All this aside, though, none of the cited studies investigate the effect of vitamin D supplementation on COVID19 patients. Keep in mind that theorizing about mechanisms of action is a great place to start, but speculation is not the same as science. The whole point of empiricism is that reality often doesn’t work the way we imagine it might. Hence the need for clinical trials.
The authors offer further observations to support the theory that vitamin D reduces the risk and severity of COVID19:
- The outbreak occurred in winter, the season when 25-hydroxyvitamin D (a liver metabolite measured to assess vitamin D status) concentrations are lowest
- The number of cases in the Southern Hemisphere near the end of summer are low
- Vitamin D deficiency has been found to contribute to acute respiratory distress syndrome
- Case-fatality rates increase with age and with chronic disease comorbidity, both of which are associated with lower 25(OH)D concentration
They conclude with the recommendation that people at risk of “influenza and/or COVID19 consider taking 10,000 IU/d of vitamin D3 for a few weeks to rapidly raise 25(OH)D concentrations, followed by 5000 IU/d. The goal should be to raise 25(OH)D concentrations above 40–60 ng/mL (100–150 nmol/L)” (Grant et al., 2020).
Seems legit… maybe? But then again, look: not only are the conclusions drawn based on theoretical mechanisms and correlations, but several of the authors have a vested financial interest in vitamin D sales. One is a direct retailer of vitamin D, while another receives funding from vitamin D supplier Bio-Tech Pharmacal. It goes without saying that such conflicts of interest introduce bias.
*eyebrow raise* Are your skeptic senses tingling yet?
Some Studies Show No Effect
A trial conducted and funded through the National Heart, Lung, and Blood Institute (NHLBI) Prevention and Early Treatment of Acute Lung Injury (PETAL) Network found no effect of early high dose vitamin D3 on critically ill vitamin D deficient patients.
The subjects of this study were 1,078 critically ill patients admitted to the ICU in 44 hospitals around the US who had been screened for vitamin D deficiency. Most patients had pneumonia, sepsis, need for mechanical ventilation or vasopressors, and were at high risk for acute respiratory distress syndrome (ARDS). These patients were randomized to receive a single 540,000 IU enteral dose of vitamin D3 or placebo. This dose of vitamin D rapidly corrected vitamin D deficiency, but failed to provide an advantage over placebo with respect to mortality, length of stay, or days of mechanical ventilation.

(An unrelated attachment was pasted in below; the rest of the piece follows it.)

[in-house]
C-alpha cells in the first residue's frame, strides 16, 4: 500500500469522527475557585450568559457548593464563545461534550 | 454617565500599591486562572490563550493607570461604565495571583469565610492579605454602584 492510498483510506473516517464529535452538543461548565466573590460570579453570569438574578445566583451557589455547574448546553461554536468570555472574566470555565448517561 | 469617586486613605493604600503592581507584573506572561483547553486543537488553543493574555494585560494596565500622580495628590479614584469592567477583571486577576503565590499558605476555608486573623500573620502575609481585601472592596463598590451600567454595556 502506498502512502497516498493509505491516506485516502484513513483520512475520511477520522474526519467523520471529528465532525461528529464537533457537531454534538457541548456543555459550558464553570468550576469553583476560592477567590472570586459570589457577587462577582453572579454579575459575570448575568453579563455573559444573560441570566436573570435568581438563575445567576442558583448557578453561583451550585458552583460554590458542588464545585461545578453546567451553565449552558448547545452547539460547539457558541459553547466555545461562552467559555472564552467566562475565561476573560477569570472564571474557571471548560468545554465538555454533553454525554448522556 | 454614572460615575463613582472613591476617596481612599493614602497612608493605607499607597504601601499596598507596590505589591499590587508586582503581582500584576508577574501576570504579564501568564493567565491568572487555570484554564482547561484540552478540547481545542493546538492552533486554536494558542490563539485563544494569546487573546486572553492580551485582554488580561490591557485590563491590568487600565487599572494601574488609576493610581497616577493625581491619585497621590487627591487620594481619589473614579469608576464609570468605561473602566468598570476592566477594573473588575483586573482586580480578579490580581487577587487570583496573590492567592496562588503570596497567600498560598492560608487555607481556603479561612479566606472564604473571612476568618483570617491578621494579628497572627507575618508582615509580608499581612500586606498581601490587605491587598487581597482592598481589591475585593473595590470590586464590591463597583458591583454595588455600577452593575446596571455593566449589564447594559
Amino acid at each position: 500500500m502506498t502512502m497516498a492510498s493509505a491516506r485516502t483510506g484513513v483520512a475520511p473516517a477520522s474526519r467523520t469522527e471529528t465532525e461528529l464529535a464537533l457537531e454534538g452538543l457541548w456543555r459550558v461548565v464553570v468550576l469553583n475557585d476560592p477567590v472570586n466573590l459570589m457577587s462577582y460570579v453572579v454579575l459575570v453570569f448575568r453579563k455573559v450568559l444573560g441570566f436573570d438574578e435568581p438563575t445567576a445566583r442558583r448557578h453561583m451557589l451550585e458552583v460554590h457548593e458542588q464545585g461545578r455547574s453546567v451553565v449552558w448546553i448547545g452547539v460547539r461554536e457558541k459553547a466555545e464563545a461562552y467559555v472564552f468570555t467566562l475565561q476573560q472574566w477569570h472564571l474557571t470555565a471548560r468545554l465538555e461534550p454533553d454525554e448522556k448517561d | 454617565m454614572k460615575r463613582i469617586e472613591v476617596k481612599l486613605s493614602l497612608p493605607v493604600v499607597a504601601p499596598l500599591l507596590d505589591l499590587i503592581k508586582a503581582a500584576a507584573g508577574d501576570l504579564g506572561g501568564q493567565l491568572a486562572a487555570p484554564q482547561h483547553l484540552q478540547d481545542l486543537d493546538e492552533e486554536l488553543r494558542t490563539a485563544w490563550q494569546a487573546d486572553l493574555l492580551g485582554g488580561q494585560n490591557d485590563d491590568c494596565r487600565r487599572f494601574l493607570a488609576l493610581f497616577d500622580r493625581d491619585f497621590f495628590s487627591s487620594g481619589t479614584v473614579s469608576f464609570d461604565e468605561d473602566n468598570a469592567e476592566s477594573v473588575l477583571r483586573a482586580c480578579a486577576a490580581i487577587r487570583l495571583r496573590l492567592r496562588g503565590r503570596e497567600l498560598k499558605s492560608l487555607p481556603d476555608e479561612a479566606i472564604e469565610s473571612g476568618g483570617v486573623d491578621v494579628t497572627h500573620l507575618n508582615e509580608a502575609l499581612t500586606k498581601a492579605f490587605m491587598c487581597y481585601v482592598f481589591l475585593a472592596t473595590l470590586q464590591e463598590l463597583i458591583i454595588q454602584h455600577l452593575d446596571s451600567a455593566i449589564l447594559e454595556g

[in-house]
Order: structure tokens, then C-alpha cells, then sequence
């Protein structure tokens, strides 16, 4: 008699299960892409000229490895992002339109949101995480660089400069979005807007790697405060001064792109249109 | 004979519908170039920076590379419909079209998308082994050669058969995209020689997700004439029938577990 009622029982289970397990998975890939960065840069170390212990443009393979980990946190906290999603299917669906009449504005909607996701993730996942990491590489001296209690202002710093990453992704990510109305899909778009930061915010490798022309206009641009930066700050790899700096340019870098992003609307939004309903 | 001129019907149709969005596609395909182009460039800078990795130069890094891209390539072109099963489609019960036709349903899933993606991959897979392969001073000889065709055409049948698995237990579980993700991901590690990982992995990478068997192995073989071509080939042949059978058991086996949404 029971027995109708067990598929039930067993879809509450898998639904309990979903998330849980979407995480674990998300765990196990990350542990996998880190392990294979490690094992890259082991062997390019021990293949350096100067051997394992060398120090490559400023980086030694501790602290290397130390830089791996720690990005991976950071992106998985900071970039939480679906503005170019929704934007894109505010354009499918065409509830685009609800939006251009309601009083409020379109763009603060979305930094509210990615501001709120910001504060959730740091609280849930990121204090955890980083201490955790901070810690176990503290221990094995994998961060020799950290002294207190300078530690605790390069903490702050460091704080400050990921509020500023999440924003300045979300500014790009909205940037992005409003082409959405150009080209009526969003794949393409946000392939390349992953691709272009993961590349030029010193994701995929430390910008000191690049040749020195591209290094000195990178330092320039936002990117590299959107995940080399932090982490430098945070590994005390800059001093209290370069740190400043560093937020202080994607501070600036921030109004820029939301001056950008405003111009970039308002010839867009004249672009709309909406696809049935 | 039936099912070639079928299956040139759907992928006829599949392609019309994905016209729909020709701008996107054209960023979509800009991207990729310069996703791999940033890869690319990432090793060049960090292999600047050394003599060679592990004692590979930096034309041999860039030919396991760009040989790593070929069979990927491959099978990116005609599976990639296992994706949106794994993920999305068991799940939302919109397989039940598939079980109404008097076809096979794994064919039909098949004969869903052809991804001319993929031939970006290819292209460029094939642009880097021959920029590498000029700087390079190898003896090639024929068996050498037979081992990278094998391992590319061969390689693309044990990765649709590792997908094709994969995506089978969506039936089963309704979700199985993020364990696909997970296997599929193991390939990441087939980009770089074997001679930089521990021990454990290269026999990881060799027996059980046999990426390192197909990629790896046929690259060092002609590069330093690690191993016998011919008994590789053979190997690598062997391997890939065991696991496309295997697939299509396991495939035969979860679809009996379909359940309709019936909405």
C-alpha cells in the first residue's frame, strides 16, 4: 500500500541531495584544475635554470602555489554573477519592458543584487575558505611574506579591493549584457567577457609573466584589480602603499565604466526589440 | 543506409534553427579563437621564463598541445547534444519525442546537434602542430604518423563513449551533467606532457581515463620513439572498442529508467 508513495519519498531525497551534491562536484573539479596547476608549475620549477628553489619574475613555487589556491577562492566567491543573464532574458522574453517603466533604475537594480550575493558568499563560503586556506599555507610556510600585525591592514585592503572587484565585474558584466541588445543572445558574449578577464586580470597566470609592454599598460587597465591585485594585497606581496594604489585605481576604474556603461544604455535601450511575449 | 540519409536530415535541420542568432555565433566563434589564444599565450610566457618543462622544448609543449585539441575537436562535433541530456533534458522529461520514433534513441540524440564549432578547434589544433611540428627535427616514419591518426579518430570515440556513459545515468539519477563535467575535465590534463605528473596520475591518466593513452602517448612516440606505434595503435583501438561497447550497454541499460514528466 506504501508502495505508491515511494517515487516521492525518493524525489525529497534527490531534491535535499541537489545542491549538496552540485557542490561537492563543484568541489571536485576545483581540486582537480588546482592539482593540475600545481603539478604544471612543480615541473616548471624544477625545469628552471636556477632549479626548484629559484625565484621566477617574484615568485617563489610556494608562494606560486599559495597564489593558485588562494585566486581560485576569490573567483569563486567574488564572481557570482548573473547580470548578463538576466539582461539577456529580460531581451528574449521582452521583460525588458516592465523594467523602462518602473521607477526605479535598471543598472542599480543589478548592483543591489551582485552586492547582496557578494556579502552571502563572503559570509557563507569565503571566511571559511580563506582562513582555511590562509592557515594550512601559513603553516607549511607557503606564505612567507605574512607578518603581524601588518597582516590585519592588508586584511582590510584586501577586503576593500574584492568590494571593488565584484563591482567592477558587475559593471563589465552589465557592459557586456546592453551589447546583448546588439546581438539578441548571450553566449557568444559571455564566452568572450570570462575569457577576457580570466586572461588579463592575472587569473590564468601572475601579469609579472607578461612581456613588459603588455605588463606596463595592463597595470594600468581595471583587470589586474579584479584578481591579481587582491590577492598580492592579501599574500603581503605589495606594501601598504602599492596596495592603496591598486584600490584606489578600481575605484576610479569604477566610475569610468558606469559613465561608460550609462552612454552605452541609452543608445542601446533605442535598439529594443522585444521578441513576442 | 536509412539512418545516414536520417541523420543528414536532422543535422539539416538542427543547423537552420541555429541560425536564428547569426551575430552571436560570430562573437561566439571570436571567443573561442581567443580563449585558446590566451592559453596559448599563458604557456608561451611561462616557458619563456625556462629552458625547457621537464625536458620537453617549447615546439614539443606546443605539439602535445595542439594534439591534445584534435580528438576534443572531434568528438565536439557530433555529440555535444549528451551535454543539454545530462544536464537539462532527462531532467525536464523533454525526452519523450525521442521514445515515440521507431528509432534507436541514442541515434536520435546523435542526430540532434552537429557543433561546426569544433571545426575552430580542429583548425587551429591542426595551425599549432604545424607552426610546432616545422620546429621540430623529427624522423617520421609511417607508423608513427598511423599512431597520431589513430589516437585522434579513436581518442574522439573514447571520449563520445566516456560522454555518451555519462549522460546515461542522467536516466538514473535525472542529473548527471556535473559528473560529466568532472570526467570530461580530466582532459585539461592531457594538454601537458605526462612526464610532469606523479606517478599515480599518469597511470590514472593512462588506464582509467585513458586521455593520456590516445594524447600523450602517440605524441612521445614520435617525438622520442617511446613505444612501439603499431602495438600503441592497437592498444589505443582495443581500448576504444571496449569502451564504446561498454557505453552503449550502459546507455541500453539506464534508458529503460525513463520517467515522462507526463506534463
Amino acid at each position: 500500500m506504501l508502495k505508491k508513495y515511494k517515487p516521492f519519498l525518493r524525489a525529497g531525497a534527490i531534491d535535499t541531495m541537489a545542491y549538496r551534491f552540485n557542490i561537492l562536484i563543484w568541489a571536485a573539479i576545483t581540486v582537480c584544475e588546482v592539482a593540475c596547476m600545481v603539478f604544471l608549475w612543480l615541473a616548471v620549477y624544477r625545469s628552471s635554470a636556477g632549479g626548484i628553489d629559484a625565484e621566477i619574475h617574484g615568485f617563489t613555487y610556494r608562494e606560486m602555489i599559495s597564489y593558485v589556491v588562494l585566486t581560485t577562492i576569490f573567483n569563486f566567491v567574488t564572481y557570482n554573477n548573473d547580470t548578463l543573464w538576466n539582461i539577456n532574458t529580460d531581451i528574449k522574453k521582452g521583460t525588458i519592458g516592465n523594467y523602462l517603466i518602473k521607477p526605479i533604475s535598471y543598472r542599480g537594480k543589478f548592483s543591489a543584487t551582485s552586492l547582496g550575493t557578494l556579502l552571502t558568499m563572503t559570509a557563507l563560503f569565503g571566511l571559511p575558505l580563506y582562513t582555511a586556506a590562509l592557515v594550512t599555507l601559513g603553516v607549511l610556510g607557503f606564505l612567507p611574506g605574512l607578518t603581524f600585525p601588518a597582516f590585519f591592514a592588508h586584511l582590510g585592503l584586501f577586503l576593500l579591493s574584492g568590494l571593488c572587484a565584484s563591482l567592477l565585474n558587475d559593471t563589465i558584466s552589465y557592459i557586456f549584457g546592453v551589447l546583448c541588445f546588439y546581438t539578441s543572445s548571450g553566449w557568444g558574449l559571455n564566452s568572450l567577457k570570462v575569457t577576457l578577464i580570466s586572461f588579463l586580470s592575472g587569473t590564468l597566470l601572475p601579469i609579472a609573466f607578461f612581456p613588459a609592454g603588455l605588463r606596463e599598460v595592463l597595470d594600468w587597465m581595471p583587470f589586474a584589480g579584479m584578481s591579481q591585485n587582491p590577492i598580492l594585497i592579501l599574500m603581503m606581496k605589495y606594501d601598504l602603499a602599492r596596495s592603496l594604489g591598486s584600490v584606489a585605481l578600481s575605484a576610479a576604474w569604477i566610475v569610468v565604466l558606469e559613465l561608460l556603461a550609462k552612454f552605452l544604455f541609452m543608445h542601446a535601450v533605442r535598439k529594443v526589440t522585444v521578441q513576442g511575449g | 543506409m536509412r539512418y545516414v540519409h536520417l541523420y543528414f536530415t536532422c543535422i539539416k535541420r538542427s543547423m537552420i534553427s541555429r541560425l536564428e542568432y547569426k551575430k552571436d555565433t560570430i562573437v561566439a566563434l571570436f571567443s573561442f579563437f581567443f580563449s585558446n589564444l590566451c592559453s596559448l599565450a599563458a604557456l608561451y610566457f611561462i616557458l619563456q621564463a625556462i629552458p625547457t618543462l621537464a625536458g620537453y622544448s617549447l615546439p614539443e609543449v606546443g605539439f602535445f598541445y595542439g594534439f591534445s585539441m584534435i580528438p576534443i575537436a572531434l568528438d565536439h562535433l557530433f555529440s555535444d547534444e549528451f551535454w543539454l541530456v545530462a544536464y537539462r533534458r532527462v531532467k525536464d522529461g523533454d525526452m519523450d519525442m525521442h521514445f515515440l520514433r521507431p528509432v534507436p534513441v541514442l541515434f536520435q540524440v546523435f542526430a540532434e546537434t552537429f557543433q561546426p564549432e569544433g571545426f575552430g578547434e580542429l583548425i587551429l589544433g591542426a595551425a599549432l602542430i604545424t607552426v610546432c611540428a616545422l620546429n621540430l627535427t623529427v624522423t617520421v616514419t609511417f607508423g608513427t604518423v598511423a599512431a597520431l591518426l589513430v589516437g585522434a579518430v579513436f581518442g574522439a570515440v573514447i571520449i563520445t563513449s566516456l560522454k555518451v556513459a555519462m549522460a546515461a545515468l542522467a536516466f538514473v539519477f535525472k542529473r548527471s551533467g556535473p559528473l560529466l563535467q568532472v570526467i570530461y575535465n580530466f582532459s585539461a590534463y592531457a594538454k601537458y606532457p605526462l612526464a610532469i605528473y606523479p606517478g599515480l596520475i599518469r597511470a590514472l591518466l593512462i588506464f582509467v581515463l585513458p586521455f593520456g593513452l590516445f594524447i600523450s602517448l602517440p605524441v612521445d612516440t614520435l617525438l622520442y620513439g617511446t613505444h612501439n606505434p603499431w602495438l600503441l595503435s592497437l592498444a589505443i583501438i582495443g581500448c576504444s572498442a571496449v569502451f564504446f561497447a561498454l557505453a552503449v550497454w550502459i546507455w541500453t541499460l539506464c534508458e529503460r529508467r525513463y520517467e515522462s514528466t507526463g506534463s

There was no dose-response curve in those receiving supplementation, and those patients suffering from more severe deficiencies experienced no more positive outcomes than less-deficient patients (NEJM, 2019).
A review of this study published by Pulmonary Critical Care Medicine notes that vitamin D production and metabolism are significantly altered during illness, which often causes levels to fall below the threshold of what is considered normal. It is unclear if this low level is a direct cause of harm. Indeed, the classification of such ill patients as “deficient” in vitamin D is somewhat questionable (PulmCCM, 2020).
An earlier randomized trial found that supplementation exhibited better outcomes, but the mortality effect vanished within months (JAMA, 2014).
In sum: the role of vitamin D in preventing COVID19 infection and reducing disease severity is speculative at best. We have myriad correlations and plausible theoretical mechanisms, which indicate the possibility that vitamin D supplementation may be of use. What we still need, however, are clinical trials to establish a definitive causal relationship. Looks like a few of these are in the works, so keep an eye out for new findings.
COVID19 aside, Vitamin D deficiency is ubiquitous and causes well-established health problems. Even if vitamin D doesn’t resolve COVID19 the way you might hope and dream it does, it’s still worthwhile to seek nutrient repletion for all the credibly-recognized health benefits.
Be sensible, don’t take more than the recommended dose of vitamins without consulting a qualified healthcare provider, and save your money — massive doses of vitamins aren’t a magic bullet for COVID19. Instead, consider spending more socially distanced time outdoors, eat fatty fish like tuna, mackerel, and salmon, egg yolks, fortified milk, and sun-dried mushrooms.
You know, do the normal healthy things you should be doing anyways.